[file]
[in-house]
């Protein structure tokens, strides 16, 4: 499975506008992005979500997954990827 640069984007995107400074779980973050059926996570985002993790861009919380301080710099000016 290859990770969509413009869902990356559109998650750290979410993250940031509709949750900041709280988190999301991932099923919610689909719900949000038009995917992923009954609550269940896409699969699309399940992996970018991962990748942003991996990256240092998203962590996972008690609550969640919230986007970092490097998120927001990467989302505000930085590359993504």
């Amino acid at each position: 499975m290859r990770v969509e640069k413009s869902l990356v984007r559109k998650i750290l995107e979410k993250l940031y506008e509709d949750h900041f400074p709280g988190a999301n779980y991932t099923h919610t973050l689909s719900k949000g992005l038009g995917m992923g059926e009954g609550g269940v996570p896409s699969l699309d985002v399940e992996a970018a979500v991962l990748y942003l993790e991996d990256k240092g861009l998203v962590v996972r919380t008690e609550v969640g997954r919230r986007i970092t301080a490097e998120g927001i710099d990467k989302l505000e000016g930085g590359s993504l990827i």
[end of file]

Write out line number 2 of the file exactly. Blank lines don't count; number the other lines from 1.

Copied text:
């Protein structure tokens, strides 16, 4: 499975506008992005979500997954990827 640069984007995107400074779980973050059926996570985002993790861009919380301080710099000016 290859990770969509413009869902990356559109998650750290979410993250940031509709949750900041709280988190999301991932099923919610689909719900949000038009995917992923009954609550269940896409699969699309399940992996970018991962990748942003991996990256240092998203962590996972008690609550969640919230986007970092490097998120927001990467989302505000930085590359993504």